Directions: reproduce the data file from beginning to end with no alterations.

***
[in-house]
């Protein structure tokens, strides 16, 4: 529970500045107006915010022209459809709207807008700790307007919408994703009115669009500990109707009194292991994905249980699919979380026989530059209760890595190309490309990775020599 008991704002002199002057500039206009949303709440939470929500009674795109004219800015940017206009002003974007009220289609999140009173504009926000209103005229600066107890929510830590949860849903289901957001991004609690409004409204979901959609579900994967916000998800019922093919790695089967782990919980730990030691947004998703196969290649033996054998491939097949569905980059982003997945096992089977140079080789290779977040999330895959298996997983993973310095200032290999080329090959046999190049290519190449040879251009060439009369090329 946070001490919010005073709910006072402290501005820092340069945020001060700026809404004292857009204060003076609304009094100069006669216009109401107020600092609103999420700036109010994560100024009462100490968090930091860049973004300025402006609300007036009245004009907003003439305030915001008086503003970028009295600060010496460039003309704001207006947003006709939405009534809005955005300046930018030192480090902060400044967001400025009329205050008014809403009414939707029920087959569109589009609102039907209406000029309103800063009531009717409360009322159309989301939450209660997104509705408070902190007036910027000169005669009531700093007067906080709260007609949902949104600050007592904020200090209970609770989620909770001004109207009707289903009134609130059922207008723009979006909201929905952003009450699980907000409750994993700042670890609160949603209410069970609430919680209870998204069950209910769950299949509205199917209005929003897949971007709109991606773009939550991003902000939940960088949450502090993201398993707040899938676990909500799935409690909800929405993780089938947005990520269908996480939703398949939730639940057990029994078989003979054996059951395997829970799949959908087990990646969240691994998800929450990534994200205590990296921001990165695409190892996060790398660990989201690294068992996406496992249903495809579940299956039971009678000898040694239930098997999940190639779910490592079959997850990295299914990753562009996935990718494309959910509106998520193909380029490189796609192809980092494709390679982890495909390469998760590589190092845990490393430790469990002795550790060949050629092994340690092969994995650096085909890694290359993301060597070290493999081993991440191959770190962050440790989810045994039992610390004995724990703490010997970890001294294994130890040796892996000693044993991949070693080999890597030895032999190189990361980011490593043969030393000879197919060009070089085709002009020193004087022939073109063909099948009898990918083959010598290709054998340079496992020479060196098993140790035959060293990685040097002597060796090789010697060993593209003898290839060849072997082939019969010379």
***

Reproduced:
[in-house]
């Protein structure tokens, strides 16, 4: 529970500045107006915010022209459809709207807008700790307007919408994703009115669009500990109707009194292991994905249980699919979380026989530059209760890595190309490309990775020599 008991704002002199002057500039206009949303709440939470929500009674795109004219800015940017206009002003974007009220289609999140009173504009926000209103005229600066107890929510830590949860849903289901957001991004609690409004409204979901959609579900994967916000998800019922093919790695089967782990919980730990030691947004998703196969290649033996054998491939097949569905980059982003997945096992089977140079080789290779977040999330895959298996997983993973310095200032290999080329090959046999190049290519190449040879251009060439009369090329 946070001490919010005073709910006072402290501005820092340069945020001060700026809404004292857009204060003076609304009094100069006669216009109401107020600092609103999420700036109010994560100024009462100490968090930091860049973004300025402006609300007036009245004009907003003439305030915001008086503003970028009295600060010496460039003309704001207006947003006709939405009534809005955005300046930018030192480090902060400044967001400025009329205050008014809403009414939707029920087959569109589009609102039907209406000029309103800063009531009717409360009322159309989301939450209660997104509705408070902190007036910027000169005669009531700093007067906080709260007609949902949104600050007592904020200090209970609770989620909770001004109207009707289903009134609130059922207008723009979006909201929905952003009450699980907000409750994993700042670890609160949603209410069970609430919680209870998204069950209910769950299949509205199917209005929003897949971007709109991606773009939550991003902000939940960088949450502090993201398993707040899938676990909500799935409690909800929405993780089938947005990520269908996480939703398949939730639940057990029994078989003979054996059951395997829970799949959908087990990646969240691994998800929450990534994200205590990296921001990165695409190892996060790398660990989201690294068992996406496992249903495809579940299956039971009678000898040694239930098997999940190639779910490592079959997850990295299914990753562009996935990718494309959910509106998520193909380029490189796609192809980092494709390679982890495909390469998760590589190092845990490393430790469990002795550790060949050629092994340690092969994995650096085909890694290359993301060597070290493999081993991440191959770190962050440790989810045994039992610390004995724990703490010997970890001294294994130890040796892996000693044993991949070693080999890597030895032999190189990361980011490593043969030393000879197919060009070089085709002009020193004087022939073109063909099948009898990918083959010598290709054998340079496992020479060196098993140790035959060293990685040097002597060796090789010697060993593209003898290839060849072997082939019969010379």